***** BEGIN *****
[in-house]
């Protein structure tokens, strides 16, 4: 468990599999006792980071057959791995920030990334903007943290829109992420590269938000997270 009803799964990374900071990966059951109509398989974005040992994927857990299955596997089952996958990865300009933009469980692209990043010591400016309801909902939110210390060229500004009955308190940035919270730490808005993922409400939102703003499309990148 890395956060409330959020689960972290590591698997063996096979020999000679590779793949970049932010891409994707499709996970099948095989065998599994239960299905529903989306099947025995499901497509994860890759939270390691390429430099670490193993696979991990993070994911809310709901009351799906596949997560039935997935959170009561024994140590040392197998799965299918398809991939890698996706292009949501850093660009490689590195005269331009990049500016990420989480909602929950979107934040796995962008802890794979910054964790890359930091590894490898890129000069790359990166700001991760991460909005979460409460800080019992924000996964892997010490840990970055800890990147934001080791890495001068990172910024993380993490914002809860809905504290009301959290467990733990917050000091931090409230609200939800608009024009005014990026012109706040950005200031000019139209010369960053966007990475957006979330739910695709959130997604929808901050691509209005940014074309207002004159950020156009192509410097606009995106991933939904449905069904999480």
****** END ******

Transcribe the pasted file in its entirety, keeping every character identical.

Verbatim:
[in-house]
């Protein structure tokens, strides 16, 4: 468990599999006792980071057959791995920030990334903007943290829109992420590269938000997270 009803799964990374900071990966059951109509398989974005040992994927857990299955596997089952996958990865300009933009469980692209990043010591400016309801909902939110210390060229500004009955308190940035919270730490808005993922409400939102703003499309990148 890395956060409330959020689960972290590591698997063996096979020999000679590779793949970049932010891409994707499709996970099948095989065998599994239960299905529903989306099947025995499901497509994860890759939270390691390429430099670490193993696979991990993070994911809310709901009351799906596949997560039935997935959170009561024994140590040392197998799965299918398809991939890698996706292009949501850093660009490689590195005269331009990049500016990420989480909602929950979107934040796995962008802890794979910054964790890359930091590894490898890129000069790359990166700001991760991460909005979460409460800080019992924000996964892997010490840990970055800890990147934001080791890495001068990172910024993380993490914002809860809905504290009301959290467990733990917050000091931090409230609200939800608009024009005014990026012109706040950005200031000019139209010369960053966007990475957006979330739910695709959130997604929808901050691509209005940014074309207002004159950020156009192509410097606009995106991933939904449905069904999480």